The new owners announced this month that the company formerly known as Nestlé Waters North America will operate under the name BlueTriton Brands.
In response to questions from The Desert Sun, a BlueTriton spokesman said in an email that the findings contained major errors and the company would vigorously fight them.
"We are disappointed with the recommendation by the State Water Resources Control Board staff concerning our water rights in Strawberry Canyon. The ... staff report and draft cease-and-desist order, which is a part of the normal investigative process, errs with respect to several critical hydrological and legal conclusions."
The statement said the findings "are contrary to California water rights law and a departure from long-standing (state water board) practice and precedent. It is our view that they have not fairly considered the extensive information and data we have provided to them."
BlueTriton will pursue all available legal options to correct the "misinterpretation of established California water law," the spokesman said, adding that they would comply with any final determination.
Previously:Bottling water without scrutiny
'My hope is that the Strawberry Creek ecosystem can be restored'
Opponents of the water-bottling operation said they are pleased with the decision. Amanda Frye, who researched and provided to state staff many documents on the water rights history, stretching back more than a century, has been calling for shutting down the pipeline for years.
“My hope is that the Strawberry Creek ecosystem can be restored in America’s San Bernardino National Forest,” Frye said.
"The Water Board investigation confirms what we've believed all along: Nestlé/Blue Triton has been taking the public's water for decades without a valid right to it," said Michael O'Heaney, executive director of Story of Stuff, which had filed complaints and urged state officials as recently as February to come to a conclusion after Nestlé announced the sale.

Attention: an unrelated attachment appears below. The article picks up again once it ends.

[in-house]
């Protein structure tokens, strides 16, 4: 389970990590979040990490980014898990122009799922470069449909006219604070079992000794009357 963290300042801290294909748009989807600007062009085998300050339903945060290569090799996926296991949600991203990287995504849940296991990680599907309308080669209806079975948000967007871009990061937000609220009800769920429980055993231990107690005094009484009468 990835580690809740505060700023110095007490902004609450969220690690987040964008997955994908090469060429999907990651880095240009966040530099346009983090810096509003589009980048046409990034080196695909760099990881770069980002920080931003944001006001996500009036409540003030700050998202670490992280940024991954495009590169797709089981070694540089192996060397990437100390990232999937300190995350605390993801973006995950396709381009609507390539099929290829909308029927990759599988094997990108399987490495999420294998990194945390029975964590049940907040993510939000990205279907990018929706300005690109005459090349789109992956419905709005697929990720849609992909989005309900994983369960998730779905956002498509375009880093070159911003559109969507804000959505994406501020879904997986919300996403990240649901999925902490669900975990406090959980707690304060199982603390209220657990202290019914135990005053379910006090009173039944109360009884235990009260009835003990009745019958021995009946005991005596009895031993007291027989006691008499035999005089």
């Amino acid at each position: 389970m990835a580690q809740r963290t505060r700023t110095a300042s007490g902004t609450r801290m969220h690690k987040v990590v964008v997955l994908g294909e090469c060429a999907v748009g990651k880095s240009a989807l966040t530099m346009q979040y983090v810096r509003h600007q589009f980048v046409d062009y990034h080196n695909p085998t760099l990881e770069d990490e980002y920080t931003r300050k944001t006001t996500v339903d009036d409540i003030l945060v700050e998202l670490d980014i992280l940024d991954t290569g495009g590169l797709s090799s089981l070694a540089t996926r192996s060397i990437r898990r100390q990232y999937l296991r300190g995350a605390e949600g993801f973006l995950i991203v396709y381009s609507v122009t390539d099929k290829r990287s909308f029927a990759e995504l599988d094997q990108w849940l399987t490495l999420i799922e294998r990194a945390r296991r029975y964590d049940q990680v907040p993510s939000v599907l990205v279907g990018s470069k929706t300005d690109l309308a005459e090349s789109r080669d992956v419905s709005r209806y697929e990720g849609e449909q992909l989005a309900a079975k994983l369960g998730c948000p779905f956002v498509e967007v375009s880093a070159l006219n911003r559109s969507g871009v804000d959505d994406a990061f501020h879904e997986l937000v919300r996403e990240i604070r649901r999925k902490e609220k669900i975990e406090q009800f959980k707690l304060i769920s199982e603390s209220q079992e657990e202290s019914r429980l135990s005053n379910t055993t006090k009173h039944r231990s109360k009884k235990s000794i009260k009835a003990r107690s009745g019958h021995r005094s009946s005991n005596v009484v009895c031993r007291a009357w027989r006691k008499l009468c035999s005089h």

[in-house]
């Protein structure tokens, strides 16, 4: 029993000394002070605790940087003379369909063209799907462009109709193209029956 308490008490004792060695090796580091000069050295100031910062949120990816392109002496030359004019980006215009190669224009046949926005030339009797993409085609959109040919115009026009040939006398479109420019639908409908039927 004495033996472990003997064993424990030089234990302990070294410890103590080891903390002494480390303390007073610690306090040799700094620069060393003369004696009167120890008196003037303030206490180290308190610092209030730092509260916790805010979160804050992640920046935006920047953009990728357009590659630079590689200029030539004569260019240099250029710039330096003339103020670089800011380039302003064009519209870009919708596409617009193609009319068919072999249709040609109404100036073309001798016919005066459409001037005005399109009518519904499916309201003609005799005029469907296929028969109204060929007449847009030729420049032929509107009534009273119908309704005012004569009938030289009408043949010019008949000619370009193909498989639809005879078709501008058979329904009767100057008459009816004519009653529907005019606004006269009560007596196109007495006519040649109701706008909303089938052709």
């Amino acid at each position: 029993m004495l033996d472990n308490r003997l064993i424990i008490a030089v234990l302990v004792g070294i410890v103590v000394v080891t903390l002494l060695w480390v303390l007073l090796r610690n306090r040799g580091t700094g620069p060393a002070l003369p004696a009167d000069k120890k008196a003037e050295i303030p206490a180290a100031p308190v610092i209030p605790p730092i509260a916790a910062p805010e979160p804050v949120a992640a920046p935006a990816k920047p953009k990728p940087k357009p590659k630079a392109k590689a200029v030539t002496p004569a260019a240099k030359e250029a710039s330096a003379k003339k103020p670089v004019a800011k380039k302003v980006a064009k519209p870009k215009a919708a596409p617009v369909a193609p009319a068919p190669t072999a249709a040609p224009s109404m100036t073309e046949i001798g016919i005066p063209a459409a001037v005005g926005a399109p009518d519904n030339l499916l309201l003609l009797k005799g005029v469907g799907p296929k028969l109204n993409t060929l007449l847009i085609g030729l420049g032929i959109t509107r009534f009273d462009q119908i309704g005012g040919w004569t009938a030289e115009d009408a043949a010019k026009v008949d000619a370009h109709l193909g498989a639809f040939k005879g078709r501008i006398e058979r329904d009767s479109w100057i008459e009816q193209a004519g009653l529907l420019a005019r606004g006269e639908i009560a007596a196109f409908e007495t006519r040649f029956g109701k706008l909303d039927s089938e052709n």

"What better way to turn the page on Nestlé's well-earned negative reputation than by conceding this is the end of the proverbial pipeline,” O’Heaney said.
Water board staff acknowledged the "extraordinary" public input it received and its impact.
“This investigation provides a clear example of the vital role Californians play in protecting our water resources,” said Victor Vasquez, senior engineer with the Division of Water Rights. “We cannot overemphasize the importance of public engagement on water enforcement issues, especially given current conditions.”
Before the recent sale, Nestlé Waters North America had been the biggest bottled water company in the United States. The Forest Service charges Nestle a permit fee of $2,100 per year, but there is no charge for the water.
Permit for water pipeline:Nestlé is still taking national forest water for its Arrowhead label
The next steps
The draft order has not been scheduled for a vote by the state water board yet, said Voisin, the agency spokesperson.
“If Nestle requests a hearing, this matter will likely first be heard through the State Water Board’s Administrative Hearings Office,” Voisin said in an email. “If the Administrative Hearings Office agrees, after hearing evidence presented by all parties, it would then propose a Cease and Desist Order to the State Water Board for adoption.”
If the board adopts the order, it would become final, Voisin said, and the company would need to stop taking much of the water.
Nestlé collects water using a system of 10 gravity-fed boreholes and two water tunnels drilled deep into the mountainside. The water flows downhill through a 4.5-mile steel pipeline to a roadside tank, where it’s pumped into tanker trucks and hauled to a bottling plant.
Records show 68 million gallons passed through the pipeline in 2019, and an estimated 58 million gallons flowed through the pipeline last year.
The battle over Nestlé’s operation in the San Bernardino Mountains is one of several fights that opponents have waged across the country – in states including Oregon, Michigan and Pennsylvania – to try to block the company from siphoning water from springs and aquifers.